Faithful Friends Animal Society unveiled its new headquarters Thursday.

Faithful Friends: 50% more pets saved in 4 years with new HQ

Jarek Rutz Headlines, Health

Faithful Friends Animal Society unveiled its new headquarters Thursday.

Faithful Friends Animal Society unveiled its new headquarters Thursday.

Faithful Friends Animal Society is hoping to have the capacity to save 25% more animals in the next two years with its new headquarters, its founder said after a ribbon-cutting ceremony Thursday.

“When we started Faithful Friends [in 2000], publicly-funded shelters in Delaware had a 90 percent kill rate, and today, Delaware is one of just three no-kill states in the country,” said Jane Pierantozzi, founder and executive director of the animal welfare nonprofit.

The organization moved from its previous location at 12 Germay Drive in Wilmington to 165 Airport Road in New Castle.

“We have space for about 65 dogs and about 200 cats and kittens, plus our foster care system which we support is another 300 animals,” Pierantozzi said. “ We hope that the lifesaving will increase by 25% in two years because of the new location… and hopefully a 50% increase in four years.”

Based on the current numbers of animals being helped by the shelter, Faithful Friends wants to expand its services to about 140 more animals in the next two years and 280 more in the next four.

One challenge the shelter is facing, she said, is a slowdown in dog adoptions across the country, which she says is largely because of the struggling economy.

The shelter has an annual operating budget of $3.9 million. 

“We rely on individual donors mainly for running this facility,” Pierantozzi said. 

Construction on the new $11 million facility began in May 2017 and was supposed to be done in 2021, but delays were inevitable with the pandemic.

Through the legislature’s Bond Bill, the shelter received about $1.4 million from the state over a few separate allocations for the new headquarters. 

During the ceremony, three pet-owners who adopted from Faithful Friends shared their stories on the importance of saving animals and how their pets have become an integral part of their families. 

One was a police officer, Rick Jones, in Pennsylvania who trained his adopted dog to become a certified police dog. He said his dog Jack is the first rescue police K-9 in Pennsylvania, and he predicted that more rescue dogs will become members of the police force.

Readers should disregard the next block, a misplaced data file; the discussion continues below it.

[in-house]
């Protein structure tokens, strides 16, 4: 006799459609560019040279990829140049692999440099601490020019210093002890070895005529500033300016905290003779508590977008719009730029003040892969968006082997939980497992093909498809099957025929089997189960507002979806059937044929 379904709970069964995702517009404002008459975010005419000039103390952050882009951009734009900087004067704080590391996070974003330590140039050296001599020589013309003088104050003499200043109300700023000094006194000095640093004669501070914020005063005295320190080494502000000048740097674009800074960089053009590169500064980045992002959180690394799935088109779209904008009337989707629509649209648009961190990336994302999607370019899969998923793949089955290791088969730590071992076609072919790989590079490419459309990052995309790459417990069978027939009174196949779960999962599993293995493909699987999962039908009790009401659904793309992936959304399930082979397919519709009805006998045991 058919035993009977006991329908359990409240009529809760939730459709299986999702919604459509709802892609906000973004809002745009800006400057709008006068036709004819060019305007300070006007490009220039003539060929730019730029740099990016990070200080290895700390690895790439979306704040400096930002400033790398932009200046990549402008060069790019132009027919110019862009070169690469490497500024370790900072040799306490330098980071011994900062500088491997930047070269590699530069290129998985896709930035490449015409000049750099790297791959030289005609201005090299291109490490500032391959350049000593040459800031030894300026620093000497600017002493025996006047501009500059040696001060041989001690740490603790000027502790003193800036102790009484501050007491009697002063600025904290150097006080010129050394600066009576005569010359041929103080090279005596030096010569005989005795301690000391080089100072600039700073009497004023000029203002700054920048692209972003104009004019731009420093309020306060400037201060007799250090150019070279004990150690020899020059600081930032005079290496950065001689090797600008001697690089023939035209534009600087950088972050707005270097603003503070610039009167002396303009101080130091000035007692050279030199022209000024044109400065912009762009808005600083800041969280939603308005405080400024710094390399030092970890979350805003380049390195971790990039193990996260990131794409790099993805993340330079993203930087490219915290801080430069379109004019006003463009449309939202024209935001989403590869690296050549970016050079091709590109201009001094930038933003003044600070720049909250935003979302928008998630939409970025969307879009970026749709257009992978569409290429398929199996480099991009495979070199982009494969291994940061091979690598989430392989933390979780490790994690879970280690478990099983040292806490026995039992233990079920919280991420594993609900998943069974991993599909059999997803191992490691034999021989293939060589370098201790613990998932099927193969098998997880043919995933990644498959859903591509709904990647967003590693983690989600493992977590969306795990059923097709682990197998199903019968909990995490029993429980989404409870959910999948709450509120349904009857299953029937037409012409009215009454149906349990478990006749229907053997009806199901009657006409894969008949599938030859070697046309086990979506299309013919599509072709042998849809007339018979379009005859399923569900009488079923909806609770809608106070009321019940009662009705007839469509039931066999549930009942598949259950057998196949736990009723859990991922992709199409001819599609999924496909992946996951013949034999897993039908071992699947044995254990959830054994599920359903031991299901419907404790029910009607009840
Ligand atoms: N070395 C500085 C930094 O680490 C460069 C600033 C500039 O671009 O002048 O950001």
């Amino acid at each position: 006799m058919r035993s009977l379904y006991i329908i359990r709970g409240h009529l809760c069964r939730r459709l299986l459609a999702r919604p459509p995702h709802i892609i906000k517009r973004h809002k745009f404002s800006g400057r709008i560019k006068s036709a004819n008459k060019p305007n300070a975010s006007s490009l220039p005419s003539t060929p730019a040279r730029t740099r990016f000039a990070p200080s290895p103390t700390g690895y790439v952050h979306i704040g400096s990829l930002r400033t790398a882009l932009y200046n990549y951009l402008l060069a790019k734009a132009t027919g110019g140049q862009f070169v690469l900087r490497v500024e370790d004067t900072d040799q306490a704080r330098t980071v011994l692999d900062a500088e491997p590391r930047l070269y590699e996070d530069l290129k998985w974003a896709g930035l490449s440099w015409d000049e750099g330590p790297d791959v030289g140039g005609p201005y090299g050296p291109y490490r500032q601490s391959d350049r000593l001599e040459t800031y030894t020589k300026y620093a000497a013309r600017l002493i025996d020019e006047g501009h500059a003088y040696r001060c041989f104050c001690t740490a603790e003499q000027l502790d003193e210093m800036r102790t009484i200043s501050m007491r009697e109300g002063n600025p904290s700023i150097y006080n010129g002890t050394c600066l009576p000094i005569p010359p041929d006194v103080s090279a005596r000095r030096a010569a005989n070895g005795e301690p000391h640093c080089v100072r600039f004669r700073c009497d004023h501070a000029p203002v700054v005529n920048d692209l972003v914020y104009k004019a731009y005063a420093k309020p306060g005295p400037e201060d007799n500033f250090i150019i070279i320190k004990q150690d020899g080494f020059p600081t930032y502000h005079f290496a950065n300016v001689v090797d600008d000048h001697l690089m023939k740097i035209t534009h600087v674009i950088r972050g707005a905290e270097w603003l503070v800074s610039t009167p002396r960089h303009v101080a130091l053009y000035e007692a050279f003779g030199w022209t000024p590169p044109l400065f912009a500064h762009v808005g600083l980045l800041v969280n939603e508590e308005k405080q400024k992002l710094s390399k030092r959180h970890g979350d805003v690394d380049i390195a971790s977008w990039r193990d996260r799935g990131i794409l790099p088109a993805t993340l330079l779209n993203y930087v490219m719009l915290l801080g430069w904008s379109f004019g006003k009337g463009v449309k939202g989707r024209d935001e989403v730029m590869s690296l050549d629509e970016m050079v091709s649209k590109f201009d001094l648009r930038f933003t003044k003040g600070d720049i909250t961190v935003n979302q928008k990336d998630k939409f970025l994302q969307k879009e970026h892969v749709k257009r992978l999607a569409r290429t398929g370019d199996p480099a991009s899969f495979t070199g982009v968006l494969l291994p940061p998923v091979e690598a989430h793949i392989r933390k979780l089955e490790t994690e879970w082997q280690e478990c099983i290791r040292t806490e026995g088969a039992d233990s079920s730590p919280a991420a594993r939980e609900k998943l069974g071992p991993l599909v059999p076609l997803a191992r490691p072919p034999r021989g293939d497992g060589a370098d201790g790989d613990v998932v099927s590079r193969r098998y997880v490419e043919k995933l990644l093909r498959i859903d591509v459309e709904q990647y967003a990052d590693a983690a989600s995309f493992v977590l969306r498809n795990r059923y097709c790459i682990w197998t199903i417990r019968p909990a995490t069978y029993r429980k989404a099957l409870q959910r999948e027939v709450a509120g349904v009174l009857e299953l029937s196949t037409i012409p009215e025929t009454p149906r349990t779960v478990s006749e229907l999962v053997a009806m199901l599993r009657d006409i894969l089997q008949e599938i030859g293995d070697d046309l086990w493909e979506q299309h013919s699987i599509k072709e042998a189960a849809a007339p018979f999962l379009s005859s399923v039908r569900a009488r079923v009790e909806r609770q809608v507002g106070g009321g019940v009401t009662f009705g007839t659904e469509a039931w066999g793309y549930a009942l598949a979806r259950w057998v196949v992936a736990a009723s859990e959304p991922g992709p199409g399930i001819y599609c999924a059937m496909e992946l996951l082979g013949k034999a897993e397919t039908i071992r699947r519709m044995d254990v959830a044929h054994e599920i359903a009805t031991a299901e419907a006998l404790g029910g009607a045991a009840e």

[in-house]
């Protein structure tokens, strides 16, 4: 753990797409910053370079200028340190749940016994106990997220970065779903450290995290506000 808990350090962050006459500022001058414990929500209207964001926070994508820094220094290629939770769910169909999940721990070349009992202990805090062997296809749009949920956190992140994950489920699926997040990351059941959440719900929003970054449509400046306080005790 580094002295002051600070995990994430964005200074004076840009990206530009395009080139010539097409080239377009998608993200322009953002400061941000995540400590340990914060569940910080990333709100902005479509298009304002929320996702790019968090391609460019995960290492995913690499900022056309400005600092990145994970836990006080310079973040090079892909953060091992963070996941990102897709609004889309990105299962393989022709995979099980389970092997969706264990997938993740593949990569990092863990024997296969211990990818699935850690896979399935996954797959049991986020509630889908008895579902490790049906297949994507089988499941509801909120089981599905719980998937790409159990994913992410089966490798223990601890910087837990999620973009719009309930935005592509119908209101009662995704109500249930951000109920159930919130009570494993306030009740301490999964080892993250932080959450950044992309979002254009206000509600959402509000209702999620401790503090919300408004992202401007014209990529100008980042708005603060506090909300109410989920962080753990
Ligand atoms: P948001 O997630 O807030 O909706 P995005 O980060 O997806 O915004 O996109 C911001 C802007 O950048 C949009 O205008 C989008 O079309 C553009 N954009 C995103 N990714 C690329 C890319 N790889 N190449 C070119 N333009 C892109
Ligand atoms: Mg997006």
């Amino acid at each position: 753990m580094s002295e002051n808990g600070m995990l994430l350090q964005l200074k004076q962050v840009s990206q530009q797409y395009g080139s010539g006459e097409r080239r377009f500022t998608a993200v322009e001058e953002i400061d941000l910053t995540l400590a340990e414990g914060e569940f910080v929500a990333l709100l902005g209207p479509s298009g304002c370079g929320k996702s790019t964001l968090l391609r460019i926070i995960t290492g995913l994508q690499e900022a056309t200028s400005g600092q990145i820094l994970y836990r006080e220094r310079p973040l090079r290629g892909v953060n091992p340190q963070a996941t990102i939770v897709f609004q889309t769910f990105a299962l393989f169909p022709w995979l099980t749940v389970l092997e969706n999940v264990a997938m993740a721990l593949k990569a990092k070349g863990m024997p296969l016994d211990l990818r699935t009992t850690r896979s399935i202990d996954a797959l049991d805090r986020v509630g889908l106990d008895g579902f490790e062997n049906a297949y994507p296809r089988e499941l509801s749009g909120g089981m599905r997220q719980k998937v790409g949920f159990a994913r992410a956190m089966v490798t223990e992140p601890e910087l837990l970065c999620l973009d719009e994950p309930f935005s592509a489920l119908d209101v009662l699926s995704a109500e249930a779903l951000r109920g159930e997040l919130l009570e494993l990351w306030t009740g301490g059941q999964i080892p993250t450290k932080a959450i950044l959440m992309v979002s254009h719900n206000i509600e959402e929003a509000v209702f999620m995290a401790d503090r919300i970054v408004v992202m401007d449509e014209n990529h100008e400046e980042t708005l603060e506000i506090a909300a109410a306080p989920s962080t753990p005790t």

“Pets are essential to human mental health and sometimes physical health,” said New Castle County Executive Matt Meyer, who is running for governor next year. “This piece of land makes a tremendous statement about the values of our community.”

Among a slew of gratitude for individual and group donors, construction workers, designers and more, Board President Bob Wasserbach thanked Colonial School District for gifting the land to the shelter.

Some of what Faithful Friends has done since its inception to protect animals in Delaware include: 

  • Working with state officials on Delaware’s first spay/neuter legislation, which created a public spay/neuter fund for pet owners on public assistance and required all shelters to spay/neuter pets before adoption.
  • Opening Delaware’s first free pet food and supply bank, which became a model for other organizations throughout the state.
  • Leading the creation of Delaware’s Animal Shelter Standards Law, which overhauled how shelters manage animals that are in their care and required shelters to publish their animal outcomes.
  • Pushing for Delaware’s animal welfare services to be considered a supportive state agency, leading to the creation of the Office of Animal Welfare under the Department of Health and Human Services.
  • Calling for an increased registration fee for manufacturers on the sale of pet food in Delaware, which created significant support for the state’s spay/neuter fund.

Animal shelters in Delaware aren’t allowed to euthanize healthy or treatable animals based on time limits or capacity of the shelter. They are only allowed to euthanize terminally-ill animals, animals suffering poor quality of life or those considered dangerous to public safety.

Pierantozzi said the first goal of Faithful Friends was to end the mass killing and mistreatment of pets in publicly-funded shelters.

“Moving in the new facility tells the community two things,” she said. “One, we are here to stay. Two, we have passionate supporters who give us a firm foundation from which to grow.”

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